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# Floating Point Multiply Split

IP.com Disclosure Number: IPCOM000122608D
Original Publication Date: 1991-Dec-01
Included in the Prior Art Database: 2005-Apr-04
Document File: 5 page(s) / 143K

IBM

## Related People

Chu, TV: AUTHOR [+2]

## Abstract

The IEEE double precision multiply requires an array capable of handling 53-bit mantissa operands. Although the Booth encoding technique reduces the number of partial products nearly one half (27), this array would still use more silicon than we would allow. This floating point opted to implement a multicycle multiply array using booth encoding. The figure below shows the split of the "C" operand:

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This is the abbreviated version, containing approximately 45% of the total text.

Floating Point Multiply Split

The IEEE double precision multiply requires an array
capable of handling 53-bit mantissa operands.  Although the Booth
encoding technique reduces the number of partial products nearly one
half (27), this array would still use more silicon than we would
allow.  This floating point opted to implement a multicycle multiply
array using booth encoding. The figure below shows the split of the
"C" operand:

This split was chosen so every partial product generated over
the two cycles would exactly match the partial products of an unsplit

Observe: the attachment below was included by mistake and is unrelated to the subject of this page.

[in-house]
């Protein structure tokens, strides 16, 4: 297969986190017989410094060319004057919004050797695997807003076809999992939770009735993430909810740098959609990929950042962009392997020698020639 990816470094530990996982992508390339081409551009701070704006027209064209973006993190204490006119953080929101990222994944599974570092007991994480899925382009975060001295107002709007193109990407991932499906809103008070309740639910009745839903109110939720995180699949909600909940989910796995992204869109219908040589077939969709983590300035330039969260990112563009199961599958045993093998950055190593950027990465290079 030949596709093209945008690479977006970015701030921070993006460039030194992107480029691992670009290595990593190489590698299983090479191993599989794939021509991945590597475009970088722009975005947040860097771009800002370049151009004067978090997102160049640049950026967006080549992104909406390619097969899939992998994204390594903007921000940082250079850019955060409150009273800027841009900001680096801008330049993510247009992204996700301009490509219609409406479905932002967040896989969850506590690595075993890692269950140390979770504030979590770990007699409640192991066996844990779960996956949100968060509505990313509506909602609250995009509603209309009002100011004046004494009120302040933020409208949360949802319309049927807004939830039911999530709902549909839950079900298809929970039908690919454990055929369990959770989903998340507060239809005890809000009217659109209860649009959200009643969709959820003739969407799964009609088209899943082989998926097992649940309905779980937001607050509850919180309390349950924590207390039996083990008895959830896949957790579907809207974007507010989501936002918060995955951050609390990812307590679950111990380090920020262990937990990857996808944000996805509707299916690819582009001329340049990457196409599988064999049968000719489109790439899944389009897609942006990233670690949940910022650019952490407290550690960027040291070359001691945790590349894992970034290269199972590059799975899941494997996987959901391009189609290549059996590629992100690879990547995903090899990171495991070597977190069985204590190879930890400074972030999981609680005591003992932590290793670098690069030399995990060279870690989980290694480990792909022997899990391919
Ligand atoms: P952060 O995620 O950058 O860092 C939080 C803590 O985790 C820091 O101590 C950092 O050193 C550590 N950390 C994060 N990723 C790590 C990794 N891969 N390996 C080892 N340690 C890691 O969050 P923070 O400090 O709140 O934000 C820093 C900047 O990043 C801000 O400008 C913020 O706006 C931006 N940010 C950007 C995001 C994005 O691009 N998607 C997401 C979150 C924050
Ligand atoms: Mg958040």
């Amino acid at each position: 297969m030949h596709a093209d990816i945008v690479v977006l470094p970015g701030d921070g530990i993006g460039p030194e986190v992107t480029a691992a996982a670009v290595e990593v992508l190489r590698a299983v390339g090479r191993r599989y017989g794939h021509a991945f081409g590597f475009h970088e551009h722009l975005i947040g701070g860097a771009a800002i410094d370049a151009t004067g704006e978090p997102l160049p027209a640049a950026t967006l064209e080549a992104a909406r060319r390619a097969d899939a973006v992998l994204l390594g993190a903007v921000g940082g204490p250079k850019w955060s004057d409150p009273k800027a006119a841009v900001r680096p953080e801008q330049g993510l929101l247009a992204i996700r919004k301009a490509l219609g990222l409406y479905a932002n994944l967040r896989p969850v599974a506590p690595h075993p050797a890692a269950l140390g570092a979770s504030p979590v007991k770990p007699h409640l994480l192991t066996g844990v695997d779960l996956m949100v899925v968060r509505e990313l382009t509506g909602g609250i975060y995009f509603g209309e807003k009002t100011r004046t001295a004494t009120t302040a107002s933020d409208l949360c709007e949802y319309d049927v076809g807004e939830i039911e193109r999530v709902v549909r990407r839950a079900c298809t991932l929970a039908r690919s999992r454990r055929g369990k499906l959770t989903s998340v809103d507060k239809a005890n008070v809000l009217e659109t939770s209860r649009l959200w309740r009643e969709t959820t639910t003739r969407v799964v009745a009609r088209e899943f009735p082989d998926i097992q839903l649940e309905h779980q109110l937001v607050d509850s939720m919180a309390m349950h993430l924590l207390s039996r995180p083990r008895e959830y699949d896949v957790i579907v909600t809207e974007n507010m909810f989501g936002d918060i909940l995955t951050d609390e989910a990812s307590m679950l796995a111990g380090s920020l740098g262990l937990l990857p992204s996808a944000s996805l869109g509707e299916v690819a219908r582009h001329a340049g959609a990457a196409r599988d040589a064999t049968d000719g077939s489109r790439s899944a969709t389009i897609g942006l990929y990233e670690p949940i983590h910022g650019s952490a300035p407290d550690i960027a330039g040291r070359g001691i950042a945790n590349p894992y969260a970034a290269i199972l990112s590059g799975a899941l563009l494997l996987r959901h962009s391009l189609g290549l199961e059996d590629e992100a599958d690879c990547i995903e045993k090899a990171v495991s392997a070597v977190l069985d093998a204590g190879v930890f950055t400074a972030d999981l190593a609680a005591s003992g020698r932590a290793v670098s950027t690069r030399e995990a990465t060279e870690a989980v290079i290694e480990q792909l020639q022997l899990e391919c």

C operand.  Since every partial product matches exactly, the
multiplication using the split method is guaranteed to be equal to
the unsplit method.

One significant problem arose using this split.  In booth
encoding, a partial product may be +1, +2, or 0 times the
multiplicand.  In the unsplit method, you were guaranteed the most
significant partial product would not be negative since the operands
could not be negative.  This allows us to hide the carry in for all
lower partial products in the shift bits of the next higher partial
product.  See the following figure.
where Xn is the carry in for partial product N if it is negative.
Note: partial product 3 is always positive, so X3=0

In our split method, it is possible to have the most
significant partial product from the first pass be negative.
Following are three possible solutions to this sign bit which we
could not easily hide.

SOLUTION 1:  Add an additional leg into the CSA tree to hide
this carry-in.  Remembering that this problem was introduced by
splitting the multiplication into two cycles, which was done to save
space.  Adding an additional CSA to the tree is not that appealing.

SOLUTION 2:  Realizing that the CSA tree will be reused for the
"high" multiplication, we could hide the sign from the 14th partial
product within the tree.

Without the 14th partial product "add 1" problem, we would be
able to add the low 28 bits and save them in the unnormalized result
latch.  The bits above the low 28 are feedback to the multiplier and
added to the second multiply. However, the "add 1" bit from partial
product 14 is in position 26 from the bottom.  If we were to add only
26 bits together and feedback the rest to the multiplier, we would be
able to add that bit in.  The following figure details this solution.

By feeding back the sum1 and carry1 above the low 26 bits, it
is obvious there will be a position a available to add the "add 1"
bit from partial product 14 labeled X14 above).  The two bits in the
multiplier are used only on the second multiple cycle to handle X14 .

SOLUTION 3:  If you remove the restriction that each partial
product on the multicycle multiply should equal the partial products
of the single cycle multiply, it is possible to eliminate the "carry
in" on the most significant partial product.  A split of 27...